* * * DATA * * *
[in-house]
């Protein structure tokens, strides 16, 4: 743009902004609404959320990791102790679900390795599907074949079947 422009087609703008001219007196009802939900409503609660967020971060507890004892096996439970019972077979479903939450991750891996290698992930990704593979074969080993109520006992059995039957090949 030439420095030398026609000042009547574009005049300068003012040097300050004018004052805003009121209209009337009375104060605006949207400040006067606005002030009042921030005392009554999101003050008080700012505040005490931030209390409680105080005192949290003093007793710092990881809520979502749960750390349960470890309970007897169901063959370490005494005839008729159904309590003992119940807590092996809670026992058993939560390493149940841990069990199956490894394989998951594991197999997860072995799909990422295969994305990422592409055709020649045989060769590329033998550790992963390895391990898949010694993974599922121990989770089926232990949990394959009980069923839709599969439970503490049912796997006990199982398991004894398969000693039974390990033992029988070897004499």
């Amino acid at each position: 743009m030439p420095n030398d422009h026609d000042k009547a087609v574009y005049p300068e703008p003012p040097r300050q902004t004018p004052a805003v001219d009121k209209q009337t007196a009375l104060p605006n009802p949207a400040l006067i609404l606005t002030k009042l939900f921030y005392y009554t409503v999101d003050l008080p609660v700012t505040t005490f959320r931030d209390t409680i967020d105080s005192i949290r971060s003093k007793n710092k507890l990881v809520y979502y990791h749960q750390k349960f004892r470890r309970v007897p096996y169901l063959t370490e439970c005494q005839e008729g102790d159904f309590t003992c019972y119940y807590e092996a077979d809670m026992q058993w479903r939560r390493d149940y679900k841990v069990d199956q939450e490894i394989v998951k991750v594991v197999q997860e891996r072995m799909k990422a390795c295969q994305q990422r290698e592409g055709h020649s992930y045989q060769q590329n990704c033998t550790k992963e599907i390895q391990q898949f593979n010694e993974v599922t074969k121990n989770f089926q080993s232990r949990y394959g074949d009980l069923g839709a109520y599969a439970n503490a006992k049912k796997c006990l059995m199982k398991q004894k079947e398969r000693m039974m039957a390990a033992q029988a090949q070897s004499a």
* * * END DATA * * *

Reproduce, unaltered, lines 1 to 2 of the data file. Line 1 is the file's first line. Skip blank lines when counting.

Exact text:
[in-house]
């Protein structure tokens, strides 16, 4: 743009902004609404959320990791102790679900390795599907074949079947 422009087609703008001219007196009802939900409503609660967020971060507890004892096996439970019972077979479903939450991750891996290698992930990704593979074969080993109520006992059995039957090949 030439420095030398026609000042009547574009005049300068003012040097300050004018004052805003009121209209009337009375104060605006949207400040006067606005002030009042921030005392009554999101003050008080700012505040005490931030209390409680105080005192949290003093007793710092990881809520979502749960750390349960470890309970007897169901063959370490005494005839008729159904309590003992119940807590092996809670026992058993939560390493149940841990069990199956490894394989998951594991197999997860072995799909990422295969994305990422592409055709020649045989060769590329033998550790992963390895391990898949010694993974599922121990989770089926232990949990394959009980069923839709599969439970503490049912796997006990199982398991004894398969000693039974390990033992029988070897004499």